The growing threat of ransomware

Ransomware has been around for a while now, but attacks are steadily increasing. Research published at the end of March highlights the extent of its rise: it found that in 2019 62% of organizations were victims, growing from 56% in 2018 and 55% in 2017.

Interestingly, the report also found that 35.7% of respondents had been attacked by ransomware more than 6 times in 2019. This highlights that unlike other cybersecurity threats, ransomware isn’t a single devastating but unlikely event — it’s a continual threat that will continue to knock at the doors of just about every single business with a digital presence.

How can Macrium Reflect backup protect against ransomware threats?

The sharp point of ransomware that’s often missed by businesses and individuals is that backup files are just as vulnerable to attacks as any other. Back in February, the UK’s National Cyber Security Centre updated its guidance on ransomware protection to advise that files and data should be backed up offline, as this is one of the only ways to be sure that ransomware attacks can’t successfully encrypt them.

Well aware of the growing threat of ransomware, here at Macrium we’re incredibly proud of Macrium Image Guardian, a feature of Macrium Reflect which protects backup files from ransomware. Given the ubiquity of ransomware — and the fact that backup files are such an attractive proposition for attackers, backup without ransomware protection is as good as useless. You’re exposing yourself to serious trouble that you could easily eradicate with the right software.

The growing importance of data protection and privacy

GDPR was a big deal for many businesses when it came into force in May 2018. And although it still poses a challenge, by and large the legislation has done a lot of good in getting organizations to focus a lot more on users.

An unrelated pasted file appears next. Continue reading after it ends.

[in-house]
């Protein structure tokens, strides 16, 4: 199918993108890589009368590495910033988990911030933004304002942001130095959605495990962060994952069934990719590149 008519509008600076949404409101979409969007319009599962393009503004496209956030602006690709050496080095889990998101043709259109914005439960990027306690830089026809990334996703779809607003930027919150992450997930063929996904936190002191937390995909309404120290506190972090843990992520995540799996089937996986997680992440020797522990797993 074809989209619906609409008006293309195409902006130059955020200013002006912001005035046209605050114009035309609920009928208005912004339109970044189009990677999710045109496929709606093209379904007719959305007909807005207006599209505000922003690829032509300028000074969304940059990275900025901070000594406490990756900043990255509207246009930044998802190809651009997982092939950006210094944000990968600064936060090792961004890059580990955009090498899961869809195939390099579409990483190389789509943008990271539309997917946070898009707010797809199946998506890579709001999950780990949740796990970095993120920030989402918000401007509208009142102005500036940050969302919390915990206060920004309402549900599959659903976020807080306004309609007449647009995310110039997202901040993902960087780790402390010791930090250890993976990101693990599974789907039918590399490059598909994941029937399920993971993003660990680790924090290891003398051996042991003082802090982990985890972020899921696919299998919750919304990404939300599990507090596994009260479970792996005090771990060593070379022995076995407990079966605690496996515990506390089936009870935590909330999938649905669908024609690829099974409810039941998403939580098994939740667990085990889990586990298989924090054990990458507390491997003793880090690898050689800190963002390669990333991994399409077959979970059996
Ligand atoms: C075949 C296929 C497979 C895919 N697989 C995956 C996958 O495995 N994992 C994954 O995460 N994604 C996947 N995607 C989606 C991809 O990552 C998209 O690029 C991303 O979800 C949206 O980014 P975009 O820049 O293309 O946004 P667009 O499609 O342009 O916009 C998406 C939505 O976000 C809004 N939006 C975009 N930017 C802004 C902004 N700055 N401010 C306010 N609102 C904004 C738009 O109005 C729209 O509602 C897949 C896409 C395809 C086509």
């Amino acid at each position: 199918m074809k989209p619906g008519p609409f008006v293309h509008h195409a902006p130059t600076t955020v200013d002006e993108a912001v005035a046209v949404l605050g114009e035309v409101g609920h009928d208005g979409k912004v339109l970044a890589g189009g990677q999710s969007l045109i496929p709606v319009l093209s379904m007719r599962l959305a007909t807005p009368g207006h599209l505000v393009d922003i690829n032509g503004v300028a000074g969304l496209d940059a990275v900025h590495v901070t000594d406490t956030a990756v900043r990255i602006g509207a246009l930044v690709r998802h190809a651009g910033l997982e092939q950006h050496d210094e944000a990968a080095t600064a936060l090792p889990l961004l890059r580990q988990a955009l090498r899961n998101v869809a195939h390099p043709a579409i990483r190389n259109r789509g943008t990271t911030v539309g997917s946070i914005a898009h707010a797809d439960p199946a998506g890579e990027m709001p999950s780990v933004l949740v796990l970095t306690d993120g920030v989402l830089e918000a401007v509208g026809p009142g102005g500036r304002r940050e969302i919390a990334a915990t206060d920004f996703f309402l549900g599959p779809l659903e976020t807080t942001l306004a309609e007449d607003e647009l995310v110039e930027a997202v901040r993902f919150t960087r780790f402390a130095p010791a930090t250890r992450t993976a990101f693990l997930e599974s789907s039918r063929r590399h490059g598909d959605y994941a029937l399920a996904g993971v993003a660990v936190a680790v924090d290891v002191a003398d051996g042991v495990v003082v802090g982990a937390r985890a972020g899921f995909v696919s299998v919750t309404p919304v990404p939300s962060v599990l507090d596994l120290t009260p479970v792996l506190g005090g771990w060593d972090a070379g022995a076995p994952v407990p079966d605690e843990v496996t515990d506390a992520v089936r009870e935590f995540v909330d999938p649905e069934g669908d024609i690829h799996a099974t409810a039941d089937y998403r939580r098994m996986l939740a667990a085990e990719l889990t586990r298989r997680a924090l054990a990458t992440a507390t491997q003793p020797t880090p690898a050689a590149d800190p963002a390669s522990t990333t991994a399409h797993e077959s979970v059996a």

What often gets missed by many businesses are the compliance demands GDPR places on businesses in terms of security and data availability. This article does a good job of outlining the various implications that GDPR has in terms of backup and security, with the crucial takeaway being this: “GDPR requires… data to be available at all times to the subject.”

While GDPR compliance is critical in the here and now, we should also look towards the future. Legislation is likely only to grow, with businesses compelled to be more transparent in how they store and manage user data. When you partner this trend in policymaking with wider public awareness of privacy and digital security, the idea that backup and data protection simply isn’t worth staff time or effort will quickly become a relic of the past — public perception and hefty fines will likely transform the extent to which organizations prioritize data protection.

But how can Macrium help?

As an easy to use, reliable, and powerful backup tool, Macrium plays a small but vital role in ensuring that you are compliant with data protection regulations. Clearly the puzzle of data protection in the age of GDPR and public mistrust is complex and can’t be solved by a single product alone (if you think it can, you need to go back to the drawing board). But that doesn’t mean that a smart IT buying strategy can’t go a long way to ensuring you are complying with regulations while maintaining customer and stakeholder confidence.